Features: A branching story with NPCs, multiple endings
- Project started on: January 20, 2017
- Project completed on: January 22nd 2017
- Approximate time spent on project: 28 hours (Multiplied by four people)
Home Frequency is my second 'real' GameJam project where I went somewhere to physically work on a game for two days straight. This time, our team was already pre-made, composed mainly of coworkers from my day job. The feeling of not having to generate assets myself was as amazing as it was on my first game jam, since artists can truly bring the best out of a project really quickly, and we were pretty lucky with the direction we took as well.
It's easy to explain Home Frequency; It's a classical adventure game where you wake up in a weird mansion and need to escape. The theme of the game jam was 'Waves', so we focused on 'Radio Waves' and brought in a radio that you could use at will to scan frequencies and try to communicate with NPCs to solve puzzles. The player needed to complete certain things in a specific order to unlock the next step and figure out the truth.
About The Game
Waking up in a mysterious mansion, the unnamed protagonist is confronted by four locks surrounding a massive door and a radio lays next to him. Picking up the radio, the player finds a mysterious person tied up somewhere in the mansion calling them for help. After multiple puzzles solved, the player meets up three NPCs on the radio - and finds evidence that there was someone else there.
There are three basic puzzles to solve; Finding codes through the mansion and entering them in the right order, a library puzzle where you need to swap books around to find the right order and a frequency scanning minigame where you need to follow a signal with your radio. There are plenty of situations where the player needs to use the radio to discuss with NPCs to advance in the story and figure out the real truth behind the game. At least, that was our plan!
The jam started at 6 on friday and the theme 'Waves' was revealed. We went through multiple ideas and we oscillated between a wario-ware like minigame compilation, a card/board game with vague mechanics (vague means wave in french) and this adventure game with the use of a radio. We took a risk and decided to make the adventure game, which would mean a lot of focus on narrative concepts and puzzle design. Immediately, one of us - although he was there as a programmer - started writing the storyboard and dialogue for the game, another programmer went to work on creating avatar movement and rooms and I worked on implementing NPC dialogue systems, things like that. We also had tremendous 2D art from the artist on our team and it really tied up the game together.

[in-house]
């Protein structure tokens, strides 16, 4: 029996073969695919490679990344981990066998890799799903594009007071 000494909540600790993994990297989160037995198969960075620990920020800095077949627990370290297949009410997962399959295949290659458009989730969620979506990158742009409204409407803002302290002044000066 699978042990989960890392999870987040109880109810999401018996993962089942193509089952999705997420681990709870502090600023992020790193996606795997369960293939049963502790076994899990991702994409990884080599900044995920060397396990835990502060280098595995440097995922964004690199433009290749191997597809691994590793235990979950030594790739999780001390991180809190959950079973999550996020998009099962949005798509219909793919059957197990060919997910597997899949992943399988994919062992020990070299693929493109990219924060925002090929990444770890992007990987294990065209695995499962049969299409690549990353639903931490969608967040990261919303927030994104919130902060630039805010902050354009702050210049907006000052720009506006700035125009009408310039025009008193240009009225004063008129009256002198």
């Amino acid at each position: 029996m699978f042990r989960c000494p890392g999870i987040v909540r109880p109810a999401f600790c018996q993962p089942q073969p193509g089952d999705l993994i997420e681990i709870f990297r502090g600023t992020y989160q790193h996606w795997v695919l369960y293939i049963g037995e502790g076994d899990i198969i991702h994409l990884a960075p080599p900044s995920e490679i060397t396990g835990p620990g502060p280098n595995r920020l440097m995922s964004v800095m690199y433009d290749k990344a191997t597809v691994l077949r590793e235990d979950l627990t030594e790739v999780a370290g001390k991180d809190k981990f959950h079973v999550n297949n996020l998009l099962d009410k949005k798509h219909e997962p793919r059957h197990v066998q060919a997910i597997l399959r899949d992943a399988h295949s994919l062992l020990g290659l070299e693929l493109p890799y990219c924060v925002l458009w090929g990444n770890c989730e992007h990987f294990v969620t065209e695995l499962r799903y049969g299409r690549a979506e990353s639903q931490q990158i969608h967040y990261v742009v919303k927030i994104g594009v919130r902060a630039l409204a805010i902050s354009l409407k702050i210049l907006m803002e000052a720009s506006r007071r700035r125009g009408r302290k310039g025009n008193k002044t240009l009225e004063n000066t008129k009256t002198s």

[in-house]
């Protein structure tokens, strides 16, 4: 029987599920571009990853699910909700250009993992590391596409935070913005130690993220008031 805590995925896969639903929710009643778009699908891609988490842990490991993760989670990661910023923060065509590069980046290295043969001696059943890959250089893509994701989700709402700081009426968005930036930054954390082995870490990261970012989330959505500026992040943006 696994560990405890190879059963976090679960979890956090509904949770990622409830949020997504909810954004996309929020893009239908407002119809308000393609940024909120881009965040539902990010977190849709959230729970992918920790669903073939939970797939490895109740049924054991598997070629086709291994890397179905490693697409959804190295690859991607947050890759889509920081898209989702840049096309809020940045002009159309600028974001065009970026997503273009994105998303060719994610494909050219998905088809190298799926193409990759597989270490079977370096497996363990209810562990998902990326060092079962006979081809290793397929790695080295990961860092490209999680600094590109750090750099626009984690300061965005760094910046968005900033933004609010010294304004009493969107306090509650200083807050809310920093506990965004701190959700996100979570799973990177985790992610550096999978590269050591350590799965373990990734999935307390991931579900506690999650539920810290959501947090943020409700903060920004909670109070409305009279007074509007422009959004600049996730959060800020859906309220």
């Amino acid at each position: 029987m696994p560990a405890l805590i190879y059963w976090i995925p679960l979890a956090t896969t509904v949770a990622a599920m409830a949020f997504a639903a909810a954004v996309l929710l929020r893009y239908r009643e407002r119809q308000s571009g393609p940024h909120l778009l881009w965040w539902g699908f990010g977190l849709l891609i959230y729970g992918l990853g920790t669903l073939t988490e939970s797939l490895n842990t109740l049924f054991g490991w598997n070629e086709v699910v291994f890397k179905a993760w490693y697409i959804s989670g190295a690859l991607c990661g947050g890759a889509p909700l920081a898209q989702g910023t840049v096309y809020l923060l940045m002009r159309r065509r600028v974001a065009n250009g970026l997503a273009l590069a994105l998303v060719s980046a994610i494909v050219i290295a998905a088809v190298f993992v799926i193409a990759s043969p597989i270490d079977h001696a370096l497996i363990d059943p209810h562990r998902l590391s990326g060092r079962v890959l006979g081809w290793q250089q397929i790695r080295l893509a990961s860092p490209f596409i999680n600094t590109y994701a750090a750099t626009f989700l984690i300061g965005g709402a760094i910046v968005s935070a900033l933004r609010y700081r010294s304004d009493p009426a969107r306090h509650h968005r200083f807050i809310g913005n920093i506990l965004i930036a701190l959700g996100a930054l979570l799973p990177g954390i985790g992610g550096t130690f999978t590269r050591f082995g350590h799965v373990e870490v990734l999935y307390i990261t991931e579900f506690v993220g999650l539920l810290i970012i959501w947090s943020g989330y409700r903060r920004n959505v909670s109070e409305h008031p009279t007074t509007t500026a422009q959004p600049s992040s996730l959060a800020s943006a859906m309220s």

On day two, we figured that it was a bit difficult to properly assign work to programmers since the game was pretty much one big scene with little opportunities to split work between multiple people. I think that we went about it pretty well and managed to divide integrating interactions and core game progress - which I did - and specific mechanics. The game designer kept generating more story and fixed issues we had figured out the day before. He also did a kick-ass snail. I kept integrating the story, but the amount of work was quite high. The dialogue system I had figured out for this wasn't really flexible and it was cobbled up together, so I feared that it would collapse on itself at the end of the second day.
On the third day, things went smoothly, we figured what was left to do, and there was hope to complete the game before the deadline. We managed to cram the whole story in there and fix a few things where it wasn't super obvious what the player needed to do to finally beat the thing and we fixed bugs as fast as we found them. It was a bit of a weak spot in our plan; We barely tested anything before the third day, and there were issues born of miscommunication or programming mishaps that we couldn't fix. Some of them were even game breaking!
It still was a pretty great thing, looking at people playing it was a bit rough, but in the end, making a story-based experience like Home Frequency wasn't going to be smooth sailing without plenty of playtesting and polish, two things that come at an extreme time premium during game jams. I'm super happy with the result, even tho I feel bummed out by each and every programming error I've made!